I am currently taking the Precision Nutrition Certification and I am finding that I like the layout of the information, testing structure and the general nutritional information that they present. The program is taking me more than just a weekend to complete. It is taking me a few months. Will this make me a nutritionist? Absolutely NOT! Precision Nutrition teaches us to refer to a medical professional whenever it is needed. Since exercise and nutrition go hand in hand, it is great to have a basic nutrition knowledge base as a group ex professional and a trainer.
That being said, I think that it has sparked an interest for me to take more nutrition courses and find out more about how and what my clients are eating. The program has also encouraged me to venture out of the fitness field and find more coaching resources to inspire and guide my clients. I do not think that I will be putting the PN credential after my name, however, the cert is making me a more educated trainer and that is one of the reasons that we take CECs, right?
Precision Nutrition is a Coaching certification, not aimed at being a nutritionist, or RD. It is extremely well known, as mentioned above about their marketing tactics. I can not speak to the other certifications, however I assume that the ACE is a good one as well as ISSA, and a few other accredited ones.
None of us here can do anything but give an opinion on the course we went through, everything else is just speculative opinion without experience to back it up.
With that being said, the PN Level 1 Cert goes pretty deep into the biology side of things. You will learn things you think are way too granular for you as a coach or trainer trying to give sound nutrition advice. However having that information allows you to have a better understanding of the practical information supplied as well. One of the benefits of the PN course is that they go into a bit of change psychology which is a big deal in adherence to any program. Especially for those who already admit that they have problems with staying motivated and on track.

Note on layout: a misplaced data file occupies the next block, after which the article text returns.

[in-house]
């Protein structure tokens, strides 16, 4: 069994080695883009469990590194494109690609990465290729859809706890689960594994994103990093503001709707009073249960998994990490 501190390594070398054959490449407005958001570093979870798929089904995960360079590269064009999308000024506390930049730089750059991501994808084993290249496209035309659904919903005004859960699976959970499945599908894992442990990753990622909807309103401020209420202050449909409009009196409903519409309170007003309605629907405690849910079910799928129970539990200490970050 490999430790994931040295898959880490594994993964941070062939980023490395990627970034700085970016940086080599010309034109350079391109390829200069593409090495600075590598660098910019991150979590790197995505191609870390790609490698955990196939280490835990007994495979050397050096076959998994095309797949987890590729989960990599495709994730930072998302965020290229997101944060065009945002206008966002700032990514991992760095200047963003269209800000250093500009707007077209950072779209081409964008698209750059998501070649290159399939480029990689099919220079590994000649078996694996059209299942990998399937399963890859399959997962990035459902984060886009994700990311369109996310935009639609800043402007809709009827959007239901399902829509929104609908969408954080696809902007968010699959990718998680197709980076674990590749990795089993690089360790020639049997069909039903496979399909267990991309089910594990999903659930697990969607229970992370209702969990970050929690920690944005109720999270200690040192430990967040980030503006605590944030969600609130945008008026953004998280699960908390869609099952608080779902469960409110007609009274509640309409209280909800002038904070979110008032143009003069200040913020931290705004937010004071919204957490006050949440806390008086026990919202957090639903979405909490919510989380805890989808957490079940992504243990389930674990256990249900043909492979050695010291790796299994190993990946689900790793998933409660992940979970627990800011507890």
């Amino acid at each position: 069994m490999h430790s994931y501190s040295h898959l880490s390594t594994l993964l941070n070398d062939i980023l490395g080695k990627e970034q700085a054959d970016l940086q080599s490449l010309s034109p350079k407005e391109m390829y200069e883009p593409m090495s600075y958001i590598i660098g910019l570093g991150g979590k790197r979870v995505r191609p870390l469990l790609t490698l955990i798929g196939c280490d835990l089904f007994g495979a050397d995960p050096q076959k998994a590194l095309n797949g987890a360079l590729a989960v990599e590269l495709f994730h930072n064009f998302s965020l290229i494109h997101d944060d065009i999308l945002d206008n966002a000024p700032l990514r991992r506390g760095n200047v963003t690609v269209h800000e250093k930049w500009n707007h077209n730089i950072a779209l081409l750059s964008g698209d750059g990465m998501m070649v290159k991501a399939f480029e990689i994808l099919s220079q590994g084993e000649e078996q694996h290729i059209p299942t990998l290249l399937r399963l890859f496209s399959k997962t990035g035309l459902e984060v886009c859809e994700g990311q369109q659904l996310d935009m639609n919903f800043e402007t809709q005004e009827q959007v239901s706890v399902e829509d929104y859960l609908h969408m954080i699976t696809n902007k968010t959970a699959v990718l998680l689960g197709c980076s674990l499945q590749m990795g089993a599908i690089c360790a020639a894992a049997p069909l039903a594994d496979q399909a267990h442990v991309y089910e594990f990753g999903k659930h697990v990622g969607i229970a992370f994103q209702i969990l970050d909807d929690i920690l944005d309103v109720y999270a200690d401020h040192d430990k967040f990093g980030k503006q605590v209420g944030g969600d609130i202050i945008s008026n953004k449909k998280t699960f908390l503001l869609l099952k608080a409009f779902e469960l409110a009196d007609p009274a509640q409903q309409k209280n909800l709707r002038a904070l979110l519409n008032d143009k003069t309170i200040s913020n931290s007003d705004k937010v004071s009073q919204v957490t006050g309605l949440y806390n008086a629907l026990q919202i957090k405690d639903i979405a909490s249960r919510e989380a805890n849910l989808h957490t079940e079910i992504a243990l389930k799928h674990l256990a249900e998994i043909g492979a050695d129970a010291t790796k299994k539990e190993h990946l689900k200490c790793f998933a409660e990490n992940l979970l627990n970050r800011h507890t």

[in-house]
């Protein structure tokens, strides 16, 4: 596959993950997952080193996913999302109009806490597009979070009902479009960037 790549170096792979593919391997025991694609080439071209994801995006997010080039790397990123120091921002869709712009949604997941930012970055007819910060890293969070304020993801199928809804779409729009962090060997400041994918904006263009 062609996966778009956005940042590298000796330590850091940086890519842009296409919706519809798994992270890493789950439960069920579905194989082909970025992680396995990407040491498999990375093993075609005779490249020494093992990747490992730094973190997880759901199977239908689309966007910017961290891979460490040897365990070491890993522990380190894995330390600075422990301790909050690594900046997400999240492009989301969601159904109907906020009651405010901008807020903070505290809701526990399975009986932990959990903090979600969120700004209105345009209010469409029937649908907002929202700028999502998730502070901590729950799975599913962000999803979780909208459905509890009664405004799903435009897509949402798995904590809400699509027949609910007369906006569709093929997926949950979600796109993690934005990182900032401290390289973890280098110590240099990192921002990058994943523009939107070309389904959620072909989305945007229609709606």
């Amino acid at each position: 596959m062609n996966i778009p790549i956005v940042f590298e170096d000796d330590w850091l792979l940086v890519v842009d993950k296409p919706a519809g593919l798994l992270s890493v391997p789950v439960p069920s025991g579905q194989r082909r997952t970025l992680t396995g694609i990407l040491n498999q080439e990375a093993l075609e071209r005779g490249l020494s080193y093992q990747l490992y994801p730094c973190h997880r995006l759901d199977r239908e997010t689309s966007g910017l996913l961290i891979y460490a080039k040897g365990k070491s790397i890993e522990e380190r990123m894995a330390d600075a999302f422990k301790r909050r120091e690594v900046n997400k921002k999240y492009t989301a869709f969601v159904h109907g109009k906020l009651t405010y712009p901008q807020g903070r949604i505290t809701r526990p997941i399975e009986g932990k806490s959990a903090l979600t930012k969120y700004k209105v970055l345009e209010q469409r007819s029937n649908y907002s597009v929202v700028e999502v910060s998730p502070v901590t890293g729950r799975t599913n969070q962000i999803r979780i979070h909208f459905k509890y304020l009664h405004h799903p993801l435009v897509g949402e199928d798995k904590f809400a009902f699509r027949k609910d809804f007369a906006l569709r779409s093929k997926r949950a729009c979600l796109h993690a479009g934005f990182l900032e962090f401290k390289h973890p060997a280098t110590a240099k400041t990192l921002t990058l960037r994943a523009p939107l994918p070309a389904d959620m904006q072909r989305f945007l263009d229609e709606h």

As far as using the PN Cert to get a job, with it not being accredited that may not help you get a job. However Precision Nutrition is quite well known and would still be seen as a plus anywhere a trainer, or nutrition coach might be needed.
In the end, I think most people who go the PN route are trainers or online coaches, and not people trying to become Nutrition professionals / dieticians, same with ACE or IIN. So in that aspect it is really the public opinion that is going to matter. If you have people who love Precision Nutrition they will be all over it. If you have people who love ACE they will be all over that. Bottom line none of these 3 give anyone the legal right to prescribe meal plans. That is the job of a Nutritionist or RD. So having any of them does not benefit you, should benefit you as a trainer or nutrition coach considering all 3 are relatively popular.
If you want to be a true nutrition professional then get a degree.